Reply by Holly Dane Martins on September 26, 2010 at 2:03pm
OTOH, "costume" is the linguistically correct term for all clothing, regardless of era or purpose. Here in the US, usually only hardcore SCAdians insist on the word "garb".

As for club subcultures or fandoms, as opposed to improv performance or cosplay recreations where there is clearly a "character" being presented, many choose alternate persona names to clearly distinguish and protect their private lives from their public activities. Sometimes what happens in a club or a scene isn't something people want to be identified with. That's why no one knows the DJ's real name.

Personally, I create distinct and separate characters, since I'm usually performing as part of a show or group with a plot. SP is no more "me" in my regular life than Star Trek or Halloween haunted house/horror acting- and certainly no less. I approach costume from a theatrical perspective- If the viewer doesn't get who I am and what I'm doing in 30 seconds, it's too obscure. Visual communication to support the idea I'm presenting is my goal.

Some see Steampunk as another Science fiction sub-genre with the space to create completely fictional stories and art set in another time, while others see it as a living, current movement in which to exist today. It's a spectrum, to be selected from in what speaks to you.

Reply by Andrew John Craven on September 26, 2010 at 2:55pm
Fair enough...the spectrum that people choose from etc.
To be frank...the whole idea of hiding ones real life with character names and so on is a lie to one's self. It faces the question, why would you go out to hide the fact that you are steampunk with such a method? Hiding your true self only tells us one thing. That you are not to be trusted in the eyes of etiquette. Of course this is my own perspective and opinion. I wouldn't want to be the joy-killer. But I must lay down what I see with sincerity. As I like to think myself as an honourable person and an open minded one!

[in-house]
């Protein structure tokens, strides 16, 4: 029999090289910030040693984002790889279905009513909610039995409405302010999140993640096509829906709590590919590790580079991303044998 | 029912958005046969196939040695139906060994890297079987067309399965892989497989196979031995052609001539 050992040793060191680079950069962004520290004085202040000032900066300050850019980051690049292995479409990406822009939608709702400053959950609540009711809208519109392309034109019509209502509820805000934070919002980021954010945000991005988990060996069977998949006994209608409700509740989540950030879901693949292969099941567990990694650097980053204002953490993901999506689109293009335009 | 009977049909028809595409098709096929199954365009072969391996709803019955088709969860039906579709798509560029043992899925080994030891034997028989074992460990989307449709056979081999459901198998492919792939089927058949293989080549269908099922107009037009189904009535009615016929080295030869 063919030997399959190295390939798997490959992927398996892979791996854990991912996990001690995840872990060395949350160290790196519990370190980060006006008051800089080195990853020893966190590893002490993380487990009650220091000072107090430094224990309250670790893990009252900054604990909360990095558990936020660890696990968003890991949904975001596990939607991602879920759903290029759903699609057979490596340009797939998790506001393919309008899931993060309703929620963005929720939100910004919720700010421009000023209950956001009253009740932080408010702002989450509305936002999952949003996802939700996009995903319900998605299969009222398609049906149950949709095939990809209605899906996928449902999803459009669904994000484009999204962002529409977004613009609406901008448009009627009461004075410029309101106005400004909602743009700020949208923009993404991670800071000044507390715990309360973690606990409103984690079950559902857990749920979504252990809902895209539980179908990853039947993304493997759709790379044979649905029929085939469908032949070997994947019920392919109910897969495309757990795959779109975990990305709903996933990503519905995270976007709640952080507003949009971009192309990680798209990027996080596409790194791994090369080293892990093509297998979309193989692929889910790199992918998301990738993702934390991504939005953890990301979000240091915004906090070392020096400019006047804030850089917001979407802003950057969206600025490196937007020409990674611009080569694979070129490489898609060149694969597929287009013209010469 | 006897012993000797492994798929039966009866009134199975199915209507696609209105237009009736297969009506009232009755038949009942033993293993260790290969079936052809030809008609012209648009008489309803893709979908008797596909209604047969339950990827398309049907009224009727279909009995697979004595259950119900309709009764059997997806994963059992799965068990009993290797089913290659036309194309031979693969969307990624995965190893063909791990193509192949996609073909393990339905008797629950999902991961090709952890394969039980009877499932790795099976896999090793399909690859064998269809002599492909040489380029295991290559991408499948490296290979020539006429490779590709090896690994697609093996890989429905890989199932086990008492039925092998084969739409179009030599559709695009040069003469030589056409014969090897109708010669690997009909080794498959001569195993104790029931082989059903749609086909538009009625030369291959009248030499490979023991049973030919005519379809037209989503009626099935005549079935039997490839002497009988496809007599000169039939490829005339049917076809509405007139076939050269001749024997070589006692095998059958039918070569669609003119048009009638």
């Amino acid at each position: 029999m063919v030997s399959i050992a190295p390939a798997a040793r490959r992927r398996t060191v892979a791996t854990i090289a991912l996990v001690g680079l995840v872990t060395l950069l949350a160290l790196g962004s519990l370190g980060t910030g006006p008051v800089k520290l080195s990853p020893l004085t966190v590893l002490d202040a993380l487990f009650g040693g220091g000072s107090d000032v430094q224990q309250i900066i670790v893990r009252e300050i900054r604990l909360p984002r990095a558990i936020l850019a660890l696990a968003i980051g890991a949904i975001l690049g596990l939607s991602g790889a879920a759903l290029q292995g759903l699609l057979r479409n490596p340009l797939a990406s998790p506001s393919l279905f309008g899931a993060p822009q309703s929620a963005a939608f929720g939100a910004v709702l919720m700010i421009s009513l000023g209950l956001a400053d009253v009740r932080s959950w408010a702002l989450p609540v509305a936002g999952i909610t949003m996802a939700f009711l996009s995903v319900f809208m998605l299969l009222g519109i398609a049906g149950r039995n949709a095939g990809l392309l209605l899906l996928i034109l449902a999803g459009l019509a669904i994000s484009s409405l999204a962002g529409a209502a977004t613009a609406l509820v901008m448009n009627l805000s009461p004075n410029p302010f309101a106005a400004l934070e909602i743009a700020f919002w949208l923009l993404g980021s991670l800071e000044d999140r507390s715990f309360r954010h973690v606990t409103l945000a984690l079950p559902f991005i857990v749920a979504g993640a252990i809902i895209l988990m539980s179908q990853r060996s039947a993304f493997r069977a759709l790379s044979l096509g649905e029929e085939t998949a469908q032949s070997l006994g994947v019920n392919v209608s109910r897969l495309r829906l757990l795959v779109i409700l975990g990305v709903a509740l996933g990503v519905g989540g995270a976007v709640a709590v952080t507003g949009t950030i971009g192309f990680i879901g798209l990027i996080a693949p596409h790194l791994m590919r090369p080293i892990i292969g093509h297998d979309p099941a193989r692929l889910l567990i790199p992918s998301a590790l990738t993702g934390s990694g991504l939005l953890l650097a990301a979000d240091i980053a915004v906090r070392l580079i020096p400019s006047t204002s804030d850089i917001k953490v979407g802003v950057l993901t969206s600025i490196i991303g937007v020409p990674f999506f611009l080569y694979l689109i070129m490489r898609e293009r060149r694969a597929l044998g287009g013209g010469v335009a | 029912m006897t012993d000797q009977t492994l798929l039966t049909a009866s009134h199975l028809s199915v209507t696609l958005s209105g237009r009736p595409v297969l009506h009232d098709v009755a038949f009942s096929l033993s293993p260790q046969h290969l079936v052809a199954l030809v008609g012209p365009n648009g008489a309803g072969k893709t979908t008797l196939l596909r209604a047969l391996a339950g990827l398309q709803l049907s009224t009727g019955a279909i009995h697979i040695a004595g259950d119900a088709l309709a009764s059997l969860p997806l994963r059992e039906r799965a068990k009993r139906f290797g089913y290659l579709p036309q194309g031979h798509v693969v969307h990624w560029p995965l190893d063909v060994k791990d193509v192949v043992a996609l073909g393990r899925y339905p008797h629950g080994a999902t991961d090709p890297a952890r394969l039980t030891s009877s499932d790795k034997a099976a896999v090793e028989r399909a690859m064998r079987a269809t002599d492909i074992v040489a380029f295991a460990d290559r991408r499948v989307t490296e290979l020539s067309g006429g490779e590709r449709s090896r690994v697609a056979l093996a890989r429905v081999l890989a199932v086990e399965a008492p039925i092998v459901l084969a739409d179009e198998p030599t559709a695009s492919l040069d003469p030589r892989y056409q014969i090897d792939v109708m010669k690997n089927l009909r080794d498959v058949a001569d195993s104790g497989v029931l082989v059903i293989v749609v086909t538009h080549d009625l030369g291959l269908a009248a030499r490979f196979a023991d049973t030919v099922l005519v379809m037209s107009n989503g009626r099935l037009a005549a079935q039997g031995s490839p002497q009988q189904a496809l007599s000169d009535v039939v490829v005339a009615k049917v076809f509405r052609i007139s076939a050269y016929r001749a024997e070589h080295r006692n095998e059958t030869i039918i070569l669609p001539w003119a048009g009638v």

Reply by Edward Pearse on September 26, 2010 at 6:06pm
I don't think it's hiding it any more than historical re-enactors hide their "real life" selves while portraying a person from an earlier time period. True, you don't need to adopt a character name but it can help get you into the theme.

I would also vigorously disagree with your origins of steampunk. It was not an ART movement born in the 1980s, it was a literary genre, jokingly named as a parody of cyberpunk, but which had been around for decades before. It's not a backlash against anything.

The 1950s were quite big on Victorian science fiction, though lost out to Westerns and Space Travel. This also means that Goth is NOT the grandmother of the culture. Yes members of that scene are been moving into steampunk, probably because of the shared fascination with Victoriana. That or they've decided they're too old to go clubbing any more.

Reply by Andrew John Craven 17 hours ago
Steampunk is an art movement, it is irrefutable. I said born in the 1980's but not specifying where i.e. literature. Steampunk has developed from that development of cyberpunk writing into object- d'art, technology, visual arts, fashion, music, it is a backlash, it is most certainly a retrospective of aesthetics, challenging the current neo-futurist trend. It does this in the form of Punk subculture that embraces utopian ideals as well as dystopian ideals.
What I am saying is that steampunk is an aesthetical motive now despite its humble beginings. And it does contribute to our future. This is why I challenge the uses of pseudonyms, whether it is viable to do so with all this in mind. Of course I bear in mind the 'Uses of Enchantment', quoting that marvelous book by one extraordinary individual, Bruno Bettelheim. But steampunk does go beyond cosplay.
Now, it is quesationed by some steampunkers who live and breath this movement. They question whether cosplay is actually killing steampunk? Because back alley inventors/engineers are seldom seen that epitomises true steampunk! And that is also irrefutable as the epitomy is elementary in 1980's science fiction writing.